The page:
Complicated Crown Fracture
German Shephard

November 2004
Dr Gerhard Steenkamp

A 4 year-old German Shephard dog is presented to you because the owner is very concerned about his discoloured canine. The discolouration was noticed recently but the dog is otherwise healthy and still eating like always.

A What is your diagnosis?

B Discuss the pathogenesis in this case.

C What treatment, if any, is indicated in this dog?


A Pulpitis and chronic wear on the distal aspect of the canine.

B This wear pattern of the maxillary canines is commonly seen in dogs that grab and pull on fences or cage doors. The wire is caught behind the maxillary canines and as the dog is pulling back, the wire is wearing the enamel and dentine away. Pulpitis may occur during these traumatic events or by exposure of the pulp (in severe cases).This may be so severe to expose the pulp cavity. The pulp, being walled in by dentin, cannot expand during inflammation and the breakdown products of haemoglobin is therefore forced into the dentinal tubuli. This leads to the pink-blue discoloration of the tooth. After this incident, the colour will change in time to a more blue-grey colour.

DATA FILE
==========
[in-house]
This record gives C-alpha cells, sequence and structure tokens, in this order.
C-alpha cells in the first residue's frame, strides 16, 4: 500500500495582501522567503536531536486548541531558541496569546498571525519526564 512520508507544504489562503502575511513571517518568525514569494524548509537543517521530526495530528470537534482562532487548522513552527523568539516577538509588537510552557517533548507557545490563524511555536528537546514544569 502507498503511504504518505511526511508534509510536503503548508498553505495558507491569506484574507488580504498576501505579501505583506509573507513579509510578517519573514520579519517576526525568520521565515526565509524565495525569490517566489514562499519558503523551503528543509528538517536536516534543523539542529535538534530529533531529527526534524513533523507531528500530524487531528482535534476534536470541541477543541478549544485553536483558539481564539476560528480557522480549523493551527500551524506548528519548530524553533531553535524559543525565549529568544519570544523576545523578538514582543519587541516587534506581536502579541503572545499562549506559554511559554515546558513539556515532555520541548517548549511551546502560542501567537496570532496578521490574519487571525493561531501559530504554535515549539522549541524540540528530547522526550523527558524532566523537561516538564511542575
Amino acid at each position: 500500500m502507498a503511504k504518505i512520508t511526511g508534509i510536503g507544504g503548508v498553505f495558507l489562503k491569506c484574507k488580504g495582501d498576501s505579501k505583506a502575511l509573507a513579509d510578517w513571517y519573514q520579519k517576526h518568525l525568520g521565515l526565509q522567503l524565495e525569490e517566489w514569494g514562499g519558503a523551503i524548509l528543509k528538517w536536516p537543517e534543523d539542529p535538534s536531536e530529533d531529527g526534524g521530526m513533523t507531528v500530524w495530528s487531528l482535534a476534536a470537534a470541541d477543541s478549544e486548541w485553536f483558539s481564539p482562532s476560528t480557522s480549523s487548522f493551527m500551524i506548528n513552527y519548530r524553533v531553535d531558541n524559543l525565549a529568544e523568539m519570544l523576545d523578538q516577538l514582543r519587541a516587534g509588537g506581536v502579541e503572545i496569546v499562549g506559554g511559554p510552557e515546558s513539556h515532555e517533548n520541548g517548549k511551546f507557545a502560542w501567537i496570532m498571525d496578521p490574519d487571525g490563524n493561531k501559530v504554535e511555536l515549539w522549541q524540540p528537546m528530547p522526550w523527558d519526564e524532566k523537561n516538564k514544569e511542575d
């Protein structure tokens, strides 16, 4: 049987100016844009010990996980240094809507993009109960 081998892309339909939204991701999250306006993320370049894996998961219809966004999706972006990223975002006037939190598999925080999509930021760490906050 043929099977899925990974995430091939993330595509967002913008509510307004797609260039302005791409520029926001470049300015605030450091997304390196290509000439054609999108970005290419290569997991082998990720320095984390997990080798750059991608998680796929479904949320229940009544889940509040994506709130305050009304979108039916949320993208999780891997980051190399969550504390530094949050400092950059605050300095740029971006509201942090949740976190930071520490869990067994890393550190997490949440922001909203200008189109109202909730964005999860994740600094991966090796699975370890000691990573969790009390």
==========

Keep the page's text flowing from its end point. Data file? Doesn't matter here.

C Treatment is aimed at:
Behaviour - the adverse behaviour should be stopped
Endodontic (root canal) treatment as most of these cases the pulp is necrotic
and will lead to periapical pathology like abscessation.

Picture DSC 3185


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